Circa fall 1999, Y2K was just around the corner and everyone was panicking about getting servers and desktops upgraded to avoid the millenium bug. We replaced a bunch of servers, but there was one lab of old 386/ 486 class machines that remote-booted DOS and Win 3.1 off of an old desktop 386 running NetWare 3.12. None of this hardware was regarded as being Y2K proof and there were no guarantees that the OS versions were either.
Since the whole lab was on its last legs, a decision was made to not replace the server until the budget was available to replace the whole works. Our backup plan was to reset the system clocks to 1995 if we had to. Late in December I made a backup of the data on the server and made sure I had enough configuration documented that I could build a new server quickly if the worst happened.
Enter January 1st. Through the mists of receding hangovers, we checked our systems. Things looked pretty good. With some trepidation I checked this last lab: Surprise! Not only was it working fine, but the server and every single PC knew what day it was. What a non-event. That trusty old 3.12 box kept going for another year. How I miss those remote boot DOS/Win workstations and servers that could run on a 400 mb harddrive and still have 300 mb for 'data'. Those were the days!
Now I am getting excited about rolling out our first NW 6.5 box, with all the cool new features we never dreamed of merely 4 years ago. These are the days still! NetWare rocks and I don't never wanna learn M$.
I had a customer who had some Netware 4.2 servers. He had forgotten all about one of the servers. The server had run for several years without any kind of problems. The reason the no one knew that the cusomer had this server was that it was behind a wall. The server was found when they started to break down the wall. :-) Go NetWare...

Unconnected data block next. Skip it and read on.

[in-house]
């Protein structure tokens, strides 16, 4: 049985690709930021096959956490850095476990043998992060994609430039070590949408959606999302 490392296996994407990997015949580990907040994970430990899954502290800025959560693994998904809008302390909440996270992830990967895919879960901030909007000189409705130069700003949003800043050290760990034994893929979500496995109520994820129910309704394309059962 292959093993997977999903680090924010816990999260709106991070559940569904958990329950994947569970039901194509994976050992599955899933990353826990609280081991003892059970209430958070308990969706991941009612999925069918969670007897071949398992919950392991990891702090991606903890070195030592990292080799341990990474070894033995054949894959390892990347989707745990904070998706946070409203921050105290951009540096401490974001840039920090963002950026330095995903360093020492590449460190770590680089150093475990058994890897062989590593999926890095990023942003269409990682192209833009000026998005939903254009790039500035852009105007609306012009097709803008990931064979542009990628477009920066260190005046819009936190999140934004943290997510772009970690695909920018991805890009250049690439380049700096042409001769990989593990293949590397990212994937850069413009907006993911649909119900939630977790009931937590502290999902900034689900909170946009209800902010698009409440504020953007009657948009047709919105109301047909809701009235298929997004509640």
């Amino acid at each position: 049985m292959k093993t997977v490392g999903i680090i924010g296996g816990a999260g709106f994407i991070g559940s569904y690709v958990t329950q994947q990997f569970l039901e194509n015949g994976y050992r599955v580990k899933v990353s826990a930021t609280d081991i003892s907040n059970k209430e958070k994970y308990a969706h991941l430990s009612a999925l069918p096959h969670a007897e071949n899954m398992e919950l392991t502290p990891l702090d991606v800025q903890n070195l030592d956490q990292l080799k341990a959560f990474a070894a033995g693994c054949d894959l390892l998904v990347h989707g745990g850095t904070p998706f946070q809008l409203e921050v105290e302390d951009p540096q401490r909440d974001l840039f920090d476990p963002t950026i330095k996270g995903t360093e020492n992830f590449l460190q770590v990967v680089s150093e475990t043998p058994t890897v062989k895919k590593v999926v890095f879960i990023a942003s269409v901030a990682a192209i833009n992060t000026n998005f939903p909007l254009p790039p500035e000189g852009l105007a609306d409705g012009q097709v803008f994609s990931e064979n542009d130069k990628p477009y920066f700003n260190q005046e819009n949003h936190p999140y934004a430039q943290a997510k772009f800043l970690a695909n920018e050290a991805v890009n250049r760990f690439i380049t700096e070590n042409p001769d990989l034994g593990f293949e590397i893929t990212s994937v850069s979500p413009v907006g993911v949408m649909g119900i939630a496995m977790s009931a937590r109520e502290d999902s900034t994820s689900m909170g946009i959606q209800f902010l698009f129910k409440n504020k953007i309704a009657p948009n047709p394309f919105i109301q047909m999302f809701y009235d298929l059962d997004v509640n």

NetWare is the most stable Network OS that I have ever seen.
The best thing about Netware 6.5 is the possibility of changing IP adresses very easy through Web Administration.
I think the Virtual Office is a part of NetWare that many of my NetWare customers could use in their company.
Cool memories of NetWare 4.x:
- Taking note of the server uptime on the Monitor console screen. Anything less than 100 days was not even considered noteworthy!
- Watching the processor utilisation on the Monitor console screen. If boredom ever set in, trying to think of something to drive it above the 50% level, or even above the 10% level for any length of time!
- Watching the user connection count on the Monitor console screen grow as Users logged in for the day. The concern was the license count, not whether the server would support that many Users!
- After the Users had left for the day, watching the row of NetWare Snake screen-savers settling down into their sedate after-hours pattern.
- Still supporting 100+ Users on my original Compaq Proliant 486/66 servers, when most Users' workstations were Pentiums!
- Adding additional hard drives and memory to support additional Users, not a whole new server!
- Running VREPAIR after a power outage and KNOWING (not hoping) that it would just do its job.
- The first NetWare 4.x Support Pack. Did we really identify, download and install all those patches manually?
- Learning to use the Saber menu system. Challenging and frustrating, but worth it at the end of the day.
- The first Z.E.N.works (Note, not ZENworks) Starter Pack. Storing and managing Windows policies on my NetWare servers. Wow!
- Distributing Novell wallpaper, screen-savers and splash-screens. (Why don't we have those anymore, Novell?)
- Tweaking STARTUP.NCF, AUTOEXEC.NCF and Login Script files to amaze, astound (and sometimes confound) end-users and fellow administrators.
- Making unfavourable comparisons between the lightning-fast NetAdmin and the sluggish NWAdmin. (Brought back memories of unfavourable comparisons between the lightning-fast SysCon and the sluggish NetAdmin.)
- Giving Users their first encounter with e-mail using MHS and FirstMail.
My favorite memories of NetWare 4.2 were when a server with NetWare 4.x of my customer remained active for 1295 consecutive days.
No abends, no user lock: 250 users worked on it !!!!
Only after a total blackout, because the UPS was at the end of the charge, I was forced to put it in down.